Acta Parasitologica

, Volume 62, Issue 3, pp 502–512 | Cite as

Molecular phylogeny of the Haplosplanchnata Olson, Cribb, Tkach, Bray and Littlewood, 2003, with a description of Schikhobalotrema huffmani n. sp.

  • Daniel C. HustonEmail author
  • Scott C. Cutmore
  • Thomas H. Cribb


We describe Schikhobalotrema huffmani n. sp. from Tylosurus crocodilus (Péron and Leseur) (Belonidae) collected off Lizard Island, Great Barrier Reef, Queensland, Australia and Tylosurus gavialoides (Castelnau) collected from Moreton Bay, Queensland. Schikhobalotrema huffmani n. sp., along with Schikhobalotrema ablennis (Abdul-Salam and Khalil, 1987) Madhavi, 2005, Schikhobalotrema acutum (Linton, 1910) Skrjabin and Guschanskaja, 1955 and Schikhobalotrema adacutum (Manter, 1937) Skrjabin and Guschanskaja, 1955 are distinguished from all other species of Schikhobalotrema Skrjabin and Guschanskaja, 1955 in having ventral suckers which bear lateral lobes and have longitudinal apertures. Schikhobalotrema huffmani n. sp. differs from S. ablennis in having an obvious post-vitelline region and a longer forebody. From S. acutum, S. huffmani n. sp. differs in having a prostatic bulb smaller than the pharynx and more anterior testis. From S. adacutum, S. huffmani n. sp. differs in having more prominent ventral sucker lobes, a conspicuous prostatic bulb and a longer forebody. We also report the first Australian record of Haplosplanchnus pachysomus (Eysenhardt, 1829) Looss, 1902, from Mugil cephalus Linnaeus (Mugilidae) collected in Moreton Bay. Molecular sequence data (ITS2, 18S and 28S rDNA) were generated for Schikhobalotrema huffmani n. sp., H. pachysomus and archived specimens of Hymenocotta mulli Manter, 1961. The new 18S and 28S molecular data were combined with published data of five other haplosplanchnid taxa to expand the phylogeny for the Haplosplanchnata. Bayesian inference and Maximum Likelihood analyses recovered identical tree topology and demonstrated the Haplosplanchnata as a well-supported monophyletic group. However, relationships at and below the subfamily level remain poorly resolved.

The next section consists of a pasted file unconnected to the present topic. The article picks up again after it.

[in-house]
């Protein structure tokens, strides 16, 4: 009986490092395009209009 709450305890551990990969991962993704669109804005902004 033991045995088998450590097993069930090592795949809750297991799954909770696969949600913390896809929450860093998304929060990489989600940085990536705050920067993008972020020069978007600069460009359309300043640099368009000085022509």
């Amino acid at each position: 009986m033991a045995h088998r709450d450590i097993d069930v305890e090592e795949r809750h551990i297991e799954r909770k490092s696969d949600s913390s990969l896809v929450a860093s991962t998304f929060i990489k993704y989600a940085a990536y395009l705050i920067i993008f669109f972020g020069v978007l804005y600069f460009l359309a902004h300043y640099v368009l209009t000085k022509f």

Haplosplanchnoidea Haplosplanchnidae Haplosplanchnus Hymenocotta Lizard Island Queensland 


Unable to display preview. Download preview PDF.

Unable to display preview. Download preview PDF.


  1. Abdul-Salam J., Khalil L.F. 1987. Two digeneans from the needlefish Ablennes hians in Kuwait and the description of a new genus and species, Neohaplosplanchnus ablennis (Haplosplanchnidae). Systematic Parasitology, 10, 149–158CrossRefGoogle Scholar
  2. Ankenbrand M.J., Keller A., Wolf M., Schultz J., Förster F. 2015. ITS2 database V: Twice as much. Molecular Biology and Evolution, 32, 3030–3032CrossRefGoogle Scholar
  3. Besprozvannykh V.V., Atopkin D.M., Ngo H.D., Ermolenko A.V, Ha N.V., Tang N.V., Beloded A.Yu. 2016. Morphometric and molecular analyses of two digenean species from the mullet: Haplosplanchnus pachysomus (Eysenhardt, 1892) from Vietnam and Provitellotrema crenimugilis Pan, 1984 from the Russian southern Far East. Journal of Helminthology, 90, 238–234CrossRefGoogle Scholar
  4. Blasco-Costa I., Cutmore S.C., Miller T.L., Nolan M.J. 2016. Molecular approaches to trematode systematics:‘best practice’ and implications for future study. Systematic Parasitology, 93, 295–306CrossRefGoogle Scholar
  5. Blasco-Costa I. 2009. Taxonomy of the Haploporinae Nicoll, 1914 and Bunocotylinae Dollfus, 1950 (Digenea) from Mediterranean mullets (Teleostei): morphological and molecular approaches. PhD thesis, Department of Zoology, Universidad de Valencia, Valencia SpainGoogle Scholar
  6. Bray R.A., Cribb T.H. 2006. Overstreetia olsoni n. sp.(Digenea: Zoogonidae) from the Capricorn silverside Atherinomorus capricornensis (Woodland)(Atherinidae) off Heron Island, southern Great Barrier Reef. Systematic Parasitology, 63, 41–43CrossRefGoogle Scholar
  7. Caballero-Rodríguez G. 1990. Trematodos de peces marinos del Golfo de México y del Mar Caribe II. Familias Haplosplanchnidae y Opecoelidae. Anales del Instituto de Ciencias del Mar y Limología, Universidad Nacional Autónoma de México, 17, 191–203. (In Spanish)Google Scholar
  8. Caballero C., Bavo-Hollis M., Grocott, R.G. 1953. Helmintos de la República de Panamá. VII. Descripción de algunos tremátodos de peces marinos. Anales del Instituto de Biologia, 24, 97–136. (In Spanish)Google Scholar
  9. Cribb T.H., Adlard R.D., Bray R.A. 1998. A DNA-based demonstration of a three-host life-cycle for the Bivesiculidae (Platyhelminthes: Digenea). International Journal for Parasitology, 28, 1791–1795CrossRefGoogle Scholar
  10. Cribb T.H., Bray R.A. 2010. Gut wash, body soak, blender and heatfixation: approaches to the effective collection, fixation and preservation of trematodes of fishes. Systematic Parasitology, 76, 1–7CrossRefGoogle Scholar